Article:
Posted by Tom Kershaw in on -
I think modern civilization makes it even easier to do what’s easier. It’s no longer necessary that every family must work their own field and raise their own livestock and govern their own tribe. I write this, by the way, as I sit in my apartment, impatiently awaiting the delivery of my new washing machine.
Things are particularly easy in smaller doses. Of course, it’s unfathomable to our minds that everything “is one,” but we’ve gone even further. We’re not a species; we’re Germans or Indians or fans of the Philadelphia Eagles or Mormons or Republicans or BMW owners or someone who only listens to vinyl or whatever. It’s dizzying the number of ways we’ve devised to split and fracture ourselves.
One of the great maxims of science is that nothing should be conceived of as more complicated than is absolutely necessary.
From a wide angle, humans and their ways are quite complex. But from behind our own eyes, it’s all very simple. I am what I understand myself to be, everyone else rambles through my periphery, separate and distinct from my “self.”
But now these paradoxes are getting too complicated.
It’s only natural—too much sonder, as they say these days—would be confusing. Who’s got the time? To evaluate each political issue, for example, would be too time and energy consuming. Rather see what my favorite pundit has to say about it, or hold it up to my ideological scaffolding, see if it hangs.
I’m as guilty as anyone. My nickname is high school was “Commie Tommy.” I had a Che Guevara T-shirt. I listened to Rage Against the Machine, hung on every word that came from Tom Morello’s mouth. If only that was the most embarrassing aspect of my teenage years.
Now, I’m confused rather often. Where do I put new information? I’m no longer satisfied to accept or reject something based on previously held ideological notions. When something new arises, I think: “Is it good for me? Is it good for everyone else? Should I worry that it’s good for everyone else or just worry about myself? What do all the certified MENSA members in the comments section have to say? I should probably think the opposite to be safe.”
Of course, this paves the way for relativity, something rather dangerous in its own right. It’s quite good for some things, like what kinds of music someone likes or questions such as: “Do you more enjoy spring of autumn?” But for others, there does exist truth and falsehood, joy and suffering, creation and destruction.
The fact of the matter is we are more complex creatures than we are simple. Just inside our own minds is something seemingly endless. What is it? You don’t even know! If you did, please enjoy your tenured position at the Ivy League university of your choice and a legacy as long as the human race happens to survive.
Then, make it bigger. Think about society. All of those little microcosms bumping into each other, communicating, doing things, bouncing ideas and thoughts around, trying to reconcile their own will with their family, their community, their country, their race, their species.
It’s so much easier to say things like: “This group is good, that one is bad. I’ll do and think and say what they do and not what ‘the other’ does.”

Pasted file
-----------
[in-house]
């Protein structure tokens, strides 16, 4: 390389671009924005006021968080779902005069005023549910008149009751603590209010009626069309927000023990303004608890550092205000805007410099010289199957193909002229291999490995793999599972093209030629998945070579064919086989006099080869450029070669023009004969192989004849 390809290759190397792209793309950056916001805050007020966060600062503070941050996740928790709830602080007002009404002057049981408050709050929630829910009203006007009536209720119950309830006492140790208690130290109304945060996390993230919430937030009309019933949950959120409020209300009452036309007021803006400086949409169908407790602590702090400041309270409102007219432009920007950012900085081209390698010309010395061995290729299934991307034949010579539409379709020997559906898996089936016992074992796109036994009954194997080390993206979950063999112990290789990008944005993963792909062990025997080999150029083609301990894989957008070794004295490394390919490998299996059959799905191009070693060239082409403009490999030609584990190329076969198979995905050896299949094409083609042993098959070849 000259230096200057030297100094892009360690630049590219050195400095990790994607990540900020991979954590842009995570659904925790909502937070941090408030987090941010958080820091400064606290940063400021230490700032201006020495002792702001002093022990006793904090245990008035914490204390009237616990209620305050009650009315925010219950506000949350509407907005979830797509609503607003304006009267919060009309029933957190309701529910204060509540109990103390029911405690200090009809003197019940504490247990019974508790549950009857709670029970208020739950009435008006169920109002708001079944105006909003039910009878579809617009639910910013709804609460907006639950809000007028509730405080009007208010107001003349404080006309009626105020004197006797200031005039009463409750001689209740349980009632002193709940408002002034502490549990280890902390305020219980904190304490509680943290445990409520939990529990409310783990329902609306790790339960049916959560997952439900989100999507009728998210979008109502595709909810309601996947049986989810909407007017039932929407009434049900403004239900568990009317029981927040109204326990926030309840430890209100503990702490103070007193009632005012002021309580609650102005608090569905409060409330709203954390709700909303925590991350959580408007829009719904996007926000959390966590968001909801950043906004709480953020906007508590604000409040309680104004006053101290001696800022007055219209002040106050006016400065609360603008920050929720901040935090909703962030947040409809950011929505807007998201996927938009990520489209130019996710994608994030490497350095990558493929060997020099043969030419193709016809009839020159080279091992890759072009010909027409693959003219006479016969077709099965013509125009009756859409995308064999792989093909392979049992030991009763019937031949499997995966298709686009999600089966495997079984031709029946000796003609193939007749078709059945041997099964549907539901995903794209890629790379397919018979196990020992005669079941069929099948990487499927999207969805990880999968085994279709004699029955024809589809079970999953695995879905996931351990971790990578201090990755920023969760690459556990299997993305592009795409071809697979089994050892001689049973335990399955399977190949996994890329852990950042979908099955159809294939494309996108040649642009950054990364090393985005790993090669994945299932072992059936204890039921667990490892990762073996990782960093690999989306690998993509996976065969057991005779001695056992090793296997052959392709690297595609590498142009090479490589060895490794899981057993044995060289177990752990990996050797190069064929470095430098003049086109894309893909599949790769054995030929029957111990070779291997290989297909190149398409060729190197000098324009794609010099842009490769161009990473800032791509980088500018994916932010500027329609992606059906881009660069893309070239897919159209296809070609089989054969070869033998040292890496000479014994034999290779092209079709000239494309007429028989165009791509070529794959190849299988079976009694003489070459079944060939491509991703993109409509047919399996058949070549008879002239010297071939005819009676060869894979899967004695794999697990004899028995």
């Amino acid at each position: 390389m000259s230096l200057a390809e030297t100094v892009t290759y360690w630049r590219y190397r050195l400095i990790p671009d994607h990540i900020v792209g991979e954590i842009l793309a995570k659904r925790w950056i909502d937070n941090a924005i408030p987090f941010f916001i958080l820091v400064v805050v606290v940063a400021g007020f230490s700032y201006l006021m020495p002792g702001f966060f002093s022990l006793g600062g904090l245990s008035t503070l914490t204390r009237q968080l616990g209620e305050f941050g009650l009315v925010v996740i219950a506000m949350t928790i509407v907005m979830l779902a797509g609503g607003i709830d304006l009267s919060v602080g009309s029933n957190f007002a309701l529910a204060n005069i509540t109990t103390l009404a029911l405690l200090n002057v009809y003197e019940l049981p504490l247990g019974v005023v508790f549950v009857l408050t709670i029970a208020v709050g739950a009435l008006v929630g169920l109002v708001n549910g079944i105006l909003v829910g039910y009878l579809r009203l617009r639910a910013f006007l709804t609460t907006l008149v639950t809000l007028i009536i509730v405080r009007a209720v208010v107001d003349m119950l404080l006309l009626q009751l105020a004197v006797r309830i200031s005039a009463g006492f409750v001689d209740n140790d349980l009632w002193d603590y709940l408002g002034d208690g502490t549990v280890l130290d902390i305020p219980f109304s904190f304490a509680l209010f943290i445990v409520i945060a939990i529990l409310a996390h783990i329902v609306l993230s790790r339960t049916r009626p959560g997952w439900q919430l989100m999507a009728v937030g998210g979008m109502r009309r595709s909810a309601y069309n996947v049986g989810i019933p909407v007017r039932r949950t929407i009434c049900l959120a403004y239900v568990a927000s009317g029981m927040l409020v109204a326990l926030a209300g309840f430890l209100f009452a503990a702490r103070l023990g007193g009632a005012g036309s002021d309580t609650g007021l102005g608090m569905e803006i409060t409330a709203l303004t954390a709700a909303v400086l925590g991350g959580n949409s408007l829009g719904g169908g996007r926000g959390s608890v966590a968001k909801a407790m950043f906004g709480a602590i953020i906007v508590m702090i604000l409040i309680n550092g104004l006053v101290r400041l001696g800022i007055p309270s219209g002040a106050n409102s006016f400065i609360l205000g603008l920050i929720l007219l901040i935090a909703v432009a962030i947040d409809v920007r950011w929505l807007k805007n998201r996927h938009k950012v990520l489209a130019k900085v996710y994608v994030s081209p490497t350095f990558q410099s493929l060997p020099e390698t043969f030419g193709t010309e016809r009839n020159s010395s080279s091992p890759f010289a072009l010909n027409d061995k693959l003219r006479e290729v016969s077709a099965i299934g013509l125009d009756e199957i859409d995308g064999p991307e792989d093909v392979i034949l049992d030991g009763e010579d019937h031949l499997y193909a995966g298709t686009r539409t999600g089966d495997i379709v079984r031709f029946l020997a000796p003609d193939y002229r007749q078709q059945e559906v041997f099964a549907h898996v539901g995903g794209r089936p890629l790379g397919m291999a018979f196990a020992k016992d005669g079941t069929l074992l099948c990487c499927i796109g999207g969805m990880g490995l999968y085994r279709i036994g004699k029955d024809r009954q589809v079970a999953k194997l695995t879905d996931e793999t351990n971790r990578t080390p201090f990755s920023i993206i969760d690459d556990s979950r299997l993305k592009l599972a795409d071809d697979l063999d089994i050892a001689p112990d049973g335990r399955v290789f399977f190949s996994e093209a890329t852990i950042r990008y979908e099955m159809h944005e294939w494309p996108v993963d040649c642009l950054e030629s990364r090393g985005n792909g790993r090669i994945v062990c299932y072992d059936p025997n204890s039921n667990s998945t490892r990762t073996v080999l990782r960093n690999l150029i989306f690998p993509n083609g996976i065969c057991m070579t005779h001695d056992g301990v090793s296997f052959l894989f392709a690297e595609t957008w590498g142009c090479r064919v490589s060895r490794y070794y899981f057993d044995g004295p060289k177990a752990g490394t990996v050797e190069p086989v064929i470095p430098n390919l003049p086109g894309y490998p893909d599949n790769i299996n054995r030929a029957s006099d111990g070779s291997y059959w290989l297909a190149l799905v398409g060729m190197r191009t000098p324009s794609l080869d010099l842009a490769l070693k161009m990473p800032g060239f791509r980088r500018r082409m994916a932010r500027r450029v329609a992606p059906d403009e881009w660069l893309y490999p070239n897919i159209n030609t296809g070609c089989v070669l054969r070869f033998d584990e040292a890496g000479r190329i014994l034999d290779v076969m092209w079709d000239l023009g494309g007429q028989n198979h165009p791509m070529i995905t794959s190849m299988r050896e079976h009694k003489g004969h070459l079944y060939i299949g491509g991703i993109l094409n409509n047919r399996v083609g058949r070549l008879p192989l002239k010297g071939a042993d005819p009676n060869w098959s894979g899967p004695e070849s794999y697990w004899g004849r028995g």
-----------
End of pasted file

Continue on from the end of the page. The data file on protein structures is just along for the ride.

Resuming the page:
But that’s not fair, it’s not correct and you know it. You live it, but you know it’s not at all accurate. It’s like a biologist saying that skin cells are good and liver cells are bad. It’s absolutely ridiculous. And it is counter-productive to the progress of biological science because it’s simply not true and it misses the whole point. Biologists absolutely must understand that it’s all part of this overwhelmingly complex system.
Is being human any different? Surely not!
The truth, the real honest-to-goodness truth is that “you” and “we” are complex. There are all sorts of bits and pieces to us, separate in their own way, but joined together to make us human. And man, it’s hard work getting down to the truth, especially when we’ve got kids and bills and surviving on our minds.
That’s why I understand why the work I do for TOP goes relatively unnoticed, why THEE in its entirety has yet to take off. Where to begin, right? How can a grand ordering seem so chaotic? What does “RH’7” mean anyway? How do I wrap my head around a spiral or a tree or an oscillating duality? I just clicked a link to get some insights on how to make my business profitable, expecting some pithy 10-step article about location and advertising and customer service.
I know what you got. I created the link!
We are always considering how to make THEE and TOP more accessible. Someday we might strike communicative gold.
In the meantime, take my word for it that what’s going on here is important. It’s truth and beauty and symmetry and, yes, even simplicity itself at times.
And if you’ve got the energy and time, talk to us! Challenge a claim I make in the blog. Ask for clarification or give your opinion in the comments section of thee-online. Have a conversation on Twitter. Leave a comment on Facebook. Watch a YouTube video and tell us what you think. I guarantee that conversing with you would be the highlight of my workday. And we both might learn something in the process.
- Tom Kershaw
- Hi! I'm Tom and I am a full-time writer, musician, and father to a firecracker of a four year-old. My wife and I lease our house and cars from her in hopes that her considerable talents of mess-making, princess-impersonation, and stuffed animal-whispering will pay off and fund our eventual retirement in the south of France.
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